At a glance.
- Updates on the SVR's cyberespionage campaign.
- NIST's draft IoT guidelines.
- CMMC updates (with some additional urgency driven by the SolarWinds incident).
Russian intelligence infiltrates nuclear, energy agencies.
A US Energy Department representative said Cozy Bear’s foray through SolarWinds’ backdoor into the National Nuclear Security Administration (NNSA) was confined to “business networks” as far as investigators know, and did not touch mission critical systems, according to Politico. The NNSA oversees the country’s nuclear arsenal and receives a very large share of Energy’s budget. Nuclear weapons research facilities in two states were hit, along with the NNSA Office of Secure Transportation, the body responsible for ferrying materials like enriched uranium.
The Federal Energy Regulatory Commission (FERC) also found “evidence of highly malicious activity.” CISA apparently told FERC it didn’t have resources to spare, so the Department of Energy is stepping up to the plate. An official said compromised software has been removed, but as we’ve seen, the APT swiftly dug further footholds. Politico speculates the FERC attack could lay the groundwork for an electric grid assault, since the agency maintains information “that could be used to identify the most disruptive locations for future attacks.” The total scope of the breaches may not be evident for some time.
Third-party risk, and counting the costs of the Sunburst compromise.
It turns out that what we’ve come to call the SolarWinds compromise isn’t confined to SolarWinds. CISA advises that it has evidence, still under investigation, of other access vectors the threat actors used. It’s a very serious problem whose extent is still being determined. CISA says the hostile campaign poses a “grave risk to the Federal Government and state, local, tribal, and territorial governments as well as critical infrastructure entities and other private sector organizations.” CISA offers four major takeaways:
- First, “this is a patient, well-resourced, and focused adversary that has sustained long duration activity on victim networks.”
- Second, “the SolarWinds Orion supply chain compromise is not the only initial infection vector this APT actor leveraged.”
- Third, “not all organizations that have the backdoor delivered through SolarWinds Orion have been targeted by the adversary with follow-on actions.”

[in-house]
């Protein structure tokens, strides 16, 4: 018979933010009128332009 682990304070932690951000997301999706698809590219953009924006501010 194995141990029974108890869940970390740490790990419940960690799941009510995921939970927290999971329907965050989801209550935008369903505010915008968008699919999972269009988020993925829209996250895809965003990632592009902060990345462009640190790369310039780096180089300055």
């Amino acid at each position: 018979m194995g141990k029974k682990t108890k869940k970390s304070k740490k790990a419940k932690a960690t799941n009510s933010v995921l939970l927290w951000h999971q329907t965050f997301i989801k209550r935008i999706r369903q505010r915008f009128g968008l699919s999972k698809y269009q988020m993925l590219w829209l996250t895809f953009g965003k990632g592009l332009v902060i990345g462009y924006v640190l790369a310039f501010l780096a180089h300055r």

- And fourth, “organizations with suspected compromises need to be highly conscious of operational security, including when engaging in incident response activities and planning and implementing remediation plans.”
NSA has also weighed in. The US National Security Agency yesterday released a Cybersecurity Advisory, “Detecting Abuse of Authentication Mechanisms.” NSA is concerned to explain two tactics the attackers used to compromise US Government networks.
One was SAML forgery: on-premises components of a federated single-sign-on infrastructure were compromised to steal the credential or private key used to sign Security Assertion Markup Language (SAML) tokens. Trusted authentication tokens were then forged to gain access to cloud resources. A variation of this approach involved obtaining admin privileges in the cloud sufficient to permit the attackers to add a malicious certificate trust relationship that would in turn enable SAML token forging.
In the second tactic, “the actors leverage a compromised global administrator account to assign credentials to cloud application service principals.” They’re then able to invoke the application’s credentials to gain automated access to such cloud resources as email. NSA advises “locking down SSO configuration and service principal usage.”
Lamar Bailey, senior director of security research at Tripwire, offered some explanation of NSA's Advisory:
“Organizations need to extend the same security best practices use for on-premise assets to cloud assets. All too often we see organizations that assume the cloud provider is taking care of security and in many instances that is not the case. Checking assets and services for vulnerabilities is still required. And while many times the provider is hosting the service or asset, the customer may still need to initiate and upgrade from a marketplace to get the new version with security fixes. Access and Change Control along with File Integrity Monitoring are also extremely important. Compromised accounts and unsecured storage account for a large portion of the cloud data breaches. Even though the assets or services are not in the physical data center, they need to be protected with the same controls the tools may look different but the security controls are the same.”